Citing skyrocketing costs, Schatz continues push for debt-free college

Senator Brian Schatz
Senator Brian Schatz
Updated: Mar. 6, 2019 at 3:04 PM HST
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WASHINGTON, D.C. (HawaiiNewsNow) - U.S. Sen. Brian Schatz is continuing his push to make college more affordable.

On Wednesday, Schatz re-introduced the Debt Free College Act.

The measure would create a state-federal partnership to allow students to go to college free of debt within five years.

Under the partnership, it would give states a one-to-one match from the federal government for higher education appropriations. In exchange, the states would need to commit to helping students pay for the full cost of attendance without taking on debt.

The money would cover tuition, room and board, books and supplies and other expenses.

“For a lot of people, tuition is only 30 to 40 percent of the total cost of attending college, so even if tuition were free, people have to take out loans," Sen. Schatz said Wednesday. "So they can pay rent. So that they can eat. So they can have a cell phone and internet connection and buy books. And so, dealing with the whole cost of college is what this bill is all about.”

Wisconsin Congressman Mark Pocan is leading the charge on the House side, and is hopeful the legislation will get bipartisan support.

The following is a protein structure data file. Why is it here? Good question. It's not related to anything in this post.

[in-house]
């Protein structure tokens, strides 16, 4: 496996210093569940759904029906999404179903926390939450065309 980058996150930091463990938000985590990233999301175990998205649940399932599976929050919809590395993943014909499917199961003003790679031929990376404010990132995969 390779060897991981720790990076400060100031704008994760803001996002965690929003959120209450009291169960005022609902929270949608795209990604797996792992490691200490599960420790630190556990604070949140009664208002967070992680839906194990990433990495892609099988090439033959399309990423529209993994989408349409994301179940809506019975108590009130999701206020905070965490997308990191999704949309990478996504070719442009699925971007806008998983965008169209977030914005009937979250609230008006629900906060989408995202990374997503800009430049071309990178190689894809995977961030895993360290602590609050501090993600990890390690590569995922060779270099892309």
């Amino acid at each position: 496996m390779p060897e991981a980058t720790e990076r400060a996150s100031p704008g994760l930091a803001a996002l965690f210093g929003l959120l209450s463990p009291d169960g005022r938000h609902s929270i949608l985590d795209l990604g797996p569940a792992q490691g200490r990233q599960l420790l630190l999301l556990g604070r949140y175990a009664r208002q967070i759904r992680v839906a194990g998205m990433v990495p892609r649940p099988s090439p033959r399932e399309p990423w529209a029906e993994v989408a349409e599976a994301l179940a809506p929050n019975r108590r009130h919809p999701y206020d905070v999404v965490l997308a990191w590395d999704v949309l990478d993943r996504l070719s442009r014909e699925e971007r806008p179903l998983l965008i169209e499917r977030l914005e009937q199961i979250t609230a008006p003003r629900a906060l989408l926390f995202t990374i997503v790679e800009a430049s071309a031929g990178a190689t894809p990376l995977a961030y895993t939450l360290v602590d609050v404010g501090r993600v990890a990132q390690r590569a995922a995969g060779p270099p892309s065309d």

“This really address all the costs that a student would have," Rep. Pocan said. "And it also has, again, that shared responsibility aspects that I think make it popular, that go across political lines. So I think it has a lot of potential.”

According to Schatz, the cost of higher education has inflated 300 percent over the past three decades. This partnership would incentivize states to increase higher education appropriations — and ultimately drive down the rising costs leading to student debt.

Schatz is one of several Congressional leaders who have pushed to make college more affordable, including 2020 presidential candidates U.S. Sens. Bernie Sanders, I-Vt., Elizabeth Warren, D-Mass., and Kamala Harris, D-Calif., just to name a few.

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